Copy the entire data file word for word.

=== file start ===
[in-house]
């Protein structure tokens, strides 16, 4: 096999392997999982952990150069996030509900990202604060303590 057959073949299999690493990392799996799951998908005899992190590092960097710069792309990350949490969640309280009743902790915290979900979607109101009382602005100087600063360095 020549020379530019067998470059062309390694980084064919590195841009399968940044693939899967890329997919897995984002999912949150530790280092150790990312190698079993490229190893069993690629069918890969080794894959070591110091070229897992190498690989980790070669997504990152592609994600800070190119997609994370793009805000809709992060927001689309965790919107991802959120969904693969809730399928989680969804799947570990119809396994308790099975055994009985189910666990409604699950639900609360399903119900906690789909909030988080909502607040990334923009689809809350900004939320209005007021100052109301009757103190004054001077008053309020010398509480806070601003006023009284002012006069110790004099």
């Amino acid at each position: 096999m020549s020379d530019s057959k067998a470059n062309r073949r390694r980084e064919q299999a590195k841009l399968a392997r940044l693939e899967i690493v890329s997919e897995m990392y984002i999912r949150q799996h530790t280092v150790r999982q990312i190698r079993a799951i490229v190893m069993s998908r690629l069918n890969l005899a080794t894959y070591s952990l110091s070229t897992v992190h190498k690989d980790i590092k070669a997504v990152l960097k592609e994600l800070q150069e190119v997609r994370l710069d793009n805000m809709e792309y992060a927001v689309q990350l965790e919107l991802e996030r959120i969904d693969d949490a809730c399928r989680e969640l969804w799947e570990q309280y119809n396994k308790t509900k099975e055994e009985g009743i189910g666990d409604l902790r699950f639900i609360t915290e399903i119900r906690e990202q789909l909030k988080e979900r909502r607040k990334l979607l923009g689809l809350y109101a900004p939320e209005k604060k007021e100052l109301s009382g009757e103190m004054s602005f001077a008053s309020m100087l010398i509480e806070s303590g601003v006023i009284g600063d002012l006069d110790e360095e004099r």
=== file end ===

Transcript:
[in-house]
């Protein structure tokens, strides 16, 4: 096999392997999982952990150069996030509900990202604060303590 057959073949299999690493990392799996799951998908005899992190590092960097710069792309990350949490969640309280009743902790915290979900979607109101009382602005100087600063360095 020549020379530019067998470059062309390694980084064919590195841009399968940044693939899967890329997919897995984002999912949150530790280092150790990312190698079993490229190893069993690629069918890969080794894959070591110091070229897992190498690989980790070669997504990152592609994600800070190119997609994370793009805000809709992060927001689309965790919107991802959120969904693969809730399928989680969804799947570990119809396994308790099975055994009985189910666990409604699950639900609360399903119900906690789909909030988080909502607040990334923009689809809350900004939320209005007021100052109301009757103190004054001077008053309020010398509480806070601003006023009284002012006069110790004099």
């Amino acid at each position: 096999m020549s020379d530019s057959k067998a470059n062309r073949r390694r980084e064919q299999a590195k841009l399968a392997r940044l693939e899967i690493v890329s997919e897995m990392y984002i999912r949150q799996h530790t280092v150790r999982q990312i190698r079993a799951i490229v190893m069993s998908r690629l069918n890969l005899a080794t894959y070591s952990l110091s070229t897992v992190h190498k690989d980790i590092k070669a997504v990152l960097k592609e994600l800070q150069e190119v997609r994370l710069d793009n805000m809709e792309y992060a927001v689309q990350l965790e919107l991802e996030r959120i969904d693969d949490a809730c399928r989680e969640l969804w799947e570990q309280y119809n396994k308790t509900k099975e055994e009985g009743i189910g666990d409604l902790r699950f639900i609360t915290e399903i119900r906690e990202q789909l909030k988080e979900r909502r607040k990334l979607l923009g689809l809350y109101a900004p939320e209005k604060k007021e100052l109301s009382g009757e103190m004054s602005f001077a008053s309020m100087l010398i509480e806070s303590g601003v006023i009284g600063d002012l006069d110790e360095e004099r």